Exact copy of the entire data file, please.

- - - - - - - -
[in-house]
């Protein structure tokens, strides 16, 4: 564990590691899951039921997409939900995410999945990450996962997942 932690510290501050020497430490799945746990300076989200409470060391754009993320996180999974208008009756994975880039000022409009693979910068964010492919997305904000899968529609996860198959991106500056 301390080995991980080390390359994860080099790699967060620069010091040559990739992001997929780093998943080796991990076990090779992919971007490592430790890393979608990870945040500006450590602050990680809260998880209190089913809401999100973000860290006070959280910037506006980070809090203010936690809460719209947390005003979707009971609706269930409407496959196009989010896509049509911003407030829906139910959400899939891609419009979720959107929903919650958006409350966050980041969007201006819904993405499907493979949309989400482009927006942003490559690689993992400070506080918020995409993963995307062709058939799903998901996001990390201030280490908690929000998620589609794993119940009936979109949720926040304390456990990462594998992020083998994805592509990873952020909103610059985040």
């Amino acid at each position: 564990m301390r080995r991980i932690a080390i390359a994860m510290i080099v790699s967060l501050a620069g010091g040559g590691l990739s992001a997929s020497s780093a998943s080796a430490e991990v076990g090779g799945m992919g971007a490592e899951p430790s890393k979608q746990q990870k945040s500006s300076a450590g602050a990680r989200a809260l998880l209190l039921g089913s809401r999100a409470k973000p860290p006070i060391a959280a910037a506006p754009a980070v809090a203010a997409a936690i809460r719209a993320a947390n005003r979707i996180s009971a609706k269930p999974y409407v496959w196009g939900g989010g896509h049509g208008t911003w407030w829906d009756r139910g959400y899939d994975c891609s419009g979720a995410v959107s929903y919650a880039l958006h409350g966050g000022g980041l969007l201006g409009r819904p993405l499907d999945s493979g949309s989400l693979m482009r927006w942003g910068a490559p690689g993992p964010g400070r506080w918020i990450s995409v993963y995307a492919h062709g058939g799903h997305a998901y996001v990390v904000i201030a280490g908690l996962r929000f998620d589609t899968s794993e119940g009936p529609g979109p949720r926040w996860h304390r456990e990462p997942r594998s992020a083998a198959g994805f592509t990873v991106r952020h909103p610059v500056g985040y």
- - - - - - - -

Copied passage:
[in-house]
């Protein structure tokens, strides 16, 4: 564990590691899951039921997409939900995410999945990450996962997942 932690510290501050020497430490799945746990300076989200409470060391754009993320996180999974208008009756994975880039000022409009693979910068964010492919997305904000899968529609996860198959991106500056 301390080995991980080390390359994860080099790699967060620069010091040559990739992001997929780093998943080796991990076990090779992919971007490592430790890393979608990870945040500006450590602050990680809260998880209190089913809401999100973000860290006070959280910037506006980070809090203010936690809460719209947390005003979707009971609706269930409407496959196009989010896509049509911003407030829906139910959400899939891609419009979720959107929903919650958006409350966050980041969007201006819904993405499907493979949309989400482009927006942003490559690689993992400070506080918020995409993963995307062709058939799903998901996001990390201030280490908690929000998620589609794993119940009936979109949720926040304390456990990462594998992020083998994805592509990873952020909103610059985040």
């Amino acid at each position: 564990m301390r080995r991980i932690a080390i390359a994860m510290i080099v790699s967060l501050a620069g010091g040559g590691l990739s992001a997929s020497s780093a998943s080796a430490e991990v076990g090779g799945m992919g971007a490592e899951p430790s890393k979608q746990q990870k945040s500006s300076a450590g602050a990680r989200a809260l998880l209190l039921g089913s809401r999100a409470k973000p860290p006070i060391a959280a910037a506006p754009a980070v809090a203010a997409a936690i809460r719209a993320a947390n005003r979707i996180s009971a609706k269930p999974y409407v496959w196009g939900g989010g896509h049509g208008t911003w407030w829906d009756r139910g959400y899939d994975c891609s419009g979720a995410v959107s929903y919650a880039l958006h409350g966050g000022g980041l969007l201006g409009r819904p993405l499907d999945s493979g949309s989400l693979m482009r927006w942003g910068a490559p690689g993992p964010g400070r506080w918020i990450s995409v993963y995307a492919h062709g058939g799903h997305a998901y996001v990390v904000i201030a280490g908690l996962r929000f998620d589609t899968s794993e119940g009936p529609g979109p949720r926040w996860h304390r456990e990462p997942r594998s992020a083998a198959g994805f592509t990873v991106r952020h909103p610059v500056g985040y």